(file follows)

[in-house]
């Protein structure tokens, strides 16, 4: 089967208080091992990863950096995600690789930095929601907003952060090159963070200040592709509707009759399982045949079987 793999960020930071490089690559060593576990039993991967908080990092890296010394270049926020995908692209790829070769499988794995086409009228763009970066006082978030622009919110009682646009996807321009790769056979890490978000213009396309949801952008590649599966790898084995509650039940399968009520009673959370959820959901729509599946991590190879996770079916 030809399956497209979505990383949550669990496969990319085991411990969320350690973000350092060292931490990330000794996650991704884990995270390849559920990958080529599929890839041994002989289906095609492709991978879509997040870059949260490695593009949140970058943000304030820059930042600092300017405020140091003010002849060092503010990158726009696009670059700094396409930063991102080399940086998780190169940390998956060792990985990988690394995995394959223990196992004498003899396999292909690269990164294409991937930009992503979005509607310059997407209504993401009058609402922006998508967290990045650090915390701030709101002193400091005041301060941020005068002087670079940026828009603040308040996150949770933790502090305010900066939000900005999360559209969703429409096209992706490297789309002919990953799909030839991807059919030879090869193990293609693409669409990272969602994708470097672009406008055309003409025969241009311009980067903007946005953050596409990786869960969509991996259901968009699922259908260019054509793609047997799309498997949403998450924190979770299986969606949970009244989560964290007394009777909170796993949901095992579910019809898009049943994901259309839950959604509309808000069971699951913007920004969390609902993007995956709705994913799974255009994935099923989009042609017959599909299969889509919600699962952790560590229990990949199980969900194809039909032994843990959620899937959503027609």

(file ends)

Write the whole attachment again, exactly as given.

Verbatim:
[in-house]
């Protein structure tokens, strides 16, 4: 089967208080091992990863950096995600690789930095929601907003952060090159963070200040592709509707009759399982045949079987 793999960020930071490089690559060593576990039993991967908080990092890296010394270049926020995908692209790829070769499988794995086409009228763009970066006082978030622009919110009682646009996807321009790769056979890490978000213009396309949801952008590649599966790898084995509650039940399968009520009673959370959820959901729509599946991590190879996770079916 030809399956497209979505990383949550669990496969990319085991411990969320350690973000350092060292931490990330000794996650991704884990995270390849559920990958080529599929890839041994002989289906095609492709991978879509997040870059949260490695593009949140970058943000304030820059930042600092300017405020140091003010002849060092503010990158726009696009670059700094396409930063991102080399940086998780190169940390998956060792990985990988690394995995394959223990196992004498003899396999292909690269990164294409991937930009992503979005509607310059997407209504993401009058609402922006998508967290990045650090915390701030709101002193400091005041301060941020005068002087670079940026828009603040308040996150949770933790502090305010900066939000900005999360559209969703429409096209992706490297789309002919990953799909030839991807059919030879090869193990293609693409669409990272969602994708470097672009406008055309003409025969241009311009980067903007946005953050596409990786869960969509991996259901968009699922259908260019054509793609047997799309498997949403998450924190979770299986969606949970009244989560964290007394009777909170796993949901095992579910019809898009049943994901259309839950959604509309808000069971699951913007920004969390609902993007995956709705994913799974255009994935099923989009042609017959599909299969889509919600699962952790560590229990990949199980969900194809039909032994843990959620899937959503027609």